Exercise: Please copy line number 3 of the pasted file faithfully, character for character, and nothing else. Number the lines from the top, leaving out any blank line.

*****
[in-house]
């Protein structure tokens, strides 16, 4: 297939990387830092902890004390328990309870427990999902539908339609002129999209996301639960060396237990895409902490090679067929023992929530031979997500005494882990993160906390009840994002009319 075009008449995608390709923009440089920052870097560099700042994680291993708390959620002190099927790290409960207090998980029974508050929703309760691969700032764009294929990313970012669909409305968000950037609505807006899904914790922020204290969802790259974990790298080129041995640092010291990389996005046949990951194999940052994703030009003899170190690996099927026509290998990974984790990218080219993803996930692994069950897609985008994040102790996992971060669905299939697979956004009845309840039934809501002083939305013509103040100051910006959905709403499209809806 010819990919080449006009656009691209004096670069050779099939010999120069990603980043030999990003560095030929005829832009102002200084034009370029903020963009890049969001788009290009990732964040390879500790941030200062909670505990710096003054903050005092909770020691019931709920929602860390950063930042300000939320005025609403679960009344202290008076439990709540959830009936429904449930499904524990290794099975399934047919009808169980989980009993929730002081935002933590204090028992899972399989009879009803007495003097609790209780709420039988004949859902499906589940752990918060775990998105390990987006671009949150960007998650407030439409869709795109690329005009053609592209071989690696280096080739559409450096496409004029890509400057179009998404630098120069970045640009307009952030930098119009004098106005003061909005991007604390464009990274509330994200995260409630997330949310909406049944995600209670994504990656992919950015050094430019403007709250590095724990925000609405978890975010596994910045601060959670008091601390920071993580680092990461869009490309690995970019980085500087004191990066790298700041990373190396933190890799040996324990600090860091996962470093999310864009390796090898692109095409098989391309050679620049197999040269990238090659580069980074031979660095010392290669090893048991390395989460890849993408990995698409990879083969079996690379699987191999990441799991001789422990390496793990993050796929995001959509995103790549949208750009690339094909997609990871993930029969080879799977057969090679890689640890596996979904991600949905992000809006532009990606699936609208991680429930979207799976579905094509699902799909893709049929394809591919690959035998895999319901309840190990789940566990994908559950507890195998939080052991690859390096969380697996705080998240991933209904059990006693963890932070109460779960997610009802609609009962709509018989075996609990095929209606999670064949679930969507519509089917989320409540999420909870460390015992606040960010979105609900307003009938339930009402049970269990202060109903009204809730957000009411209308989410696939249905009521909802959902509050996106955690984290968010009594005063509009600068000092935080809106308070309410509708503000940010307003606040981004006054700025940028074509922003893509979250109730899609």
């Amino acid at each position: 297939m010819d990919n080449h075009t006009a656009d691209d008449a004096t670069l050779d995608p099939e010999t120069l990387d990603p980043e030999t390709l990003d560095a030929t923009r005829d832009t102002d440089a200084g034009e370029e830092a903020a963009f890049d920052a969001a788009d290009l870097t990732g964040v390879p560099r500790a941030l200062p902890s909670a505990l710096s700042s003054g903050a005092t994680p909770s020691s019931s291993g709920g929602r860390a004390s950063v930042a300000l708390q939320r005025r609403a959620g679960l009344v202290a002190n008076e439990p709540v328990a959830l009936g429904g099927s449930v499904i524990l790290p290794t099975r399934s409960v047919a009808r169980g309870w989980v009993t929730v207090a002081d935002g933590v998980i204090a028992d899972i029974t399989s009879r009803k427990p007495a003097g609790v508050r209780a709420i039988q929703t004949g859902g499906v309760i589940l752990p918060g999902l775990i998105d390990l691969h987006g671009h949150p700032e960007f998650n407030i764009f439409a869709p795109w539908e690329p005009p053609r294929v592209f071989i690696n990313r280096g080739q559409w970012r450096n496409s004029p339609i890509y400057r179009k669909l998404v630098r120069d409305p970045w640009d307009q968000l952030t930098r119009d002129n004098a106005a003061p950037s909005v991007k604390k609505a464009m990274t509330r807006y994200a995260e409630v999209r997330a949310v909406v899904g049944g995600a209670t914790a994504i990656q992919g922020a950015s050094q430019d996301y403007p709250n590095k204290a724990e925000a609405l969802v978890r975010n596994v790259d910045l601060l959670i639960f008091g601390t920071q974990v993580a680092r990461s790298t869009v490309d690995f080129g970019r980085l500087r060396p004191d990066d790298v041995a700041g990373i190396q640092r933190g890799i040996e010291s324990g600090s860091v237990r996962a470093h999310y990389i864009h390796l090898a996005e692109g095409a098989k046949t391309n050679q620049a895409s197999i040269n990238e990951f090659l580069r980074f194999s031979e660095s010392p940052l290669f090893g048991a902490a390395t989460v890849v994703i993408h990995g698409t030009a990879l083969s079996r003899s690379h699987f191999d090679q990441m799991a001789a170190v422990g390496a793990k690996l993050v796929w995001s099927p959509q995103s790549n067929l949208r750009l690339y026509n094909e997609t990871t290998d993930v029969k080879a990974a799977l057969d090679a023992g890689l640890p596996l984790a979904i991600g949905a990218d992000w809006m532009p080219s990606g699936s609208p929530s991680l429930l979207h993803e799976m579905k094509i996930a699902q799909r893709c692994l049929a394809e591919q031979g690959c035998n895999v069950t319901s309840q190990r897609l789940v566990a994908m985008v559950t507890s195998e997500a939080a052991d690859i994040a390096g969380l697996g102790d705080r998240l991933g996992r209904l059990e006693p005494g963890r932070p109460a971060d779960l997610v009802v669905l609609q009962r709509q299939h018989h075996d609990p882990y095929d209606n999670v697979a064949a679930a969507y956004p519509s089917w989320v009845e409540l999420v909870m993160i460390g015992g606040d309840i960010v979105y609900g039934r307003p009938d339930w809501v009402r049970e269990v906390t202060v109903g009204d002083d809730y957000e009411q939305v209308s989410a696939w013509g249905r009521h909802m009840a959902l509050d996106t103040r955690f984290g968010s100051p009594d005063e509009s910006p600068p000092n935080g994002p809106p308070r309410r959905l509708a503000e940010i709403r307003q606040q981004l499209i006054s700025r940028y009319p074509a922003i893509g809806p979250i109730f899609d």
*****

């Amino acid at each position: 297939m010819d990919n080449h075009t006009a656009d691209d008449a004096t670069l050779d995608p099939e010999t120069l990387d990603p980043e030999t390709l990003d560095a030929t923009r005829d832009t102002d440089a200084g034009e370029e830092a903020a963009f890049d920052a969001a788009d290009l870097t990732g964040v390879p560099r500790a941030l200062p902890s909670a505990l710096s700042s003054g903050a005092t994680p909770s020691s019931s291993g709920g929602r860390a004390s950063v930042a300000l708390q939320r005025r609403a959620g679960l009344v202290a002190n008076e439990p709540v328990a959830l009936g429904g099927s449930v499904i524990l790290p290794t099975r399934s409960v047919a009808r169980g309870w989980v009993t929730v207090a002081d935002g933590v998980i204090a028992d899972i029974t399989s009879r009803k427990p007495a003097g609790v508050r209780a709420i039988q929703t004949g859902g499906v309760i589940l752990p918060g999902l775990i998105d390990l691969h987006g671009h949150p700032e960007f998650n407030i764009f439409a869709p795109w539908e690329p005009p053609r294929v592209f071989i690696n990313r280096g080739q559409w970012r450096n496409s004029p339609i890509y400057r179009k669909l998404v630098r120069d409305p970045w640009d307009q968000l952030t930098r119009d002129n004098a106005a003061p950037s909005v991007k604390k609505a464009m990274t509330r807006y994200a995260e409630v999209r997330a949310v909406v899904g049944g995600a209670t914790a994504i990656q992919g922020a950015s050094q430019d996301y403007p709250n590095k204290a724990e925000a609405l969802v978890r975010n596994v790259d910045l601060l959670i639960f008091g601390t920071q974990v993580a680092r990461s790298t869009v490309d690995f080129g970019r980085l500087r060396p004191d990066d790298v041995a700041g990373i190396q640092r933190g890799i040996e010291s324990g600090s860091v237990r996962a470093h999310y990389i864009h390796l090898a996005e692109g095409a098989k046949t391309n050679q620049a895409s197999i040269n990238e990951f090659l580069r980074f194999s031979e660095s010392p940052l290669f090893g048991a902490a390395t989460v890849v994703i993408h990995g698409t030009a990879l083969s079996r003899s690379h699987f191999d090679q990441m799991a001789a170190v422990g390496a793990k690996l993050v796929w995001s099927p959509q995103s790549n067929l949208r750009l690339y026509n094909e997609t990871t290998d993930v029969k080879a990974a799977l057969d090679a023992g890689l640890p596996l984790a979904i991600g949905a990218d992000w809006m532009p080219s990606g699936s609208p929530s991680l429930l979207h993803e799976m579905k094509i996930a699902q799909r893709c692994l049929a394809e591919q031979g690959c035998n895999v069950t319901s309840q190990r897609l789940v566990a994908m985008v559950t507890s195998e997500a939080a052991d690859i994040a390096g969380l697996g102790d705080r998240l991933g996992r209904l059990e006693p005494g963890r932070p109460a971060d779960l997610v009802v669905l609609q009962r709509q299939h018989h075996d609990p882990y095929d209606n999670v697979a064949a679930a969507y956004p519509s089917w989320v009845e409540l999420v909870m993160i460390g015992g606040d309840i960010v979105y609900g039934r307003p009938d339930w809501v009402r049970e269990v906390t202060v109903g009204d002083d809730y957000e009411q939305v209308s989410a696939w013509g249905r009521h909802m009840a959902l509050d996106t103040r955690f984290g968010s100051p009594d005063e509009s910006p600068p000092n935080g994002p809106p308070r309410r959905l509708a503000e940010i709403r307003q606040q981004l499209i006054s700025r940028y009319p074509a922003i893509g809806p979250i109730f899609d």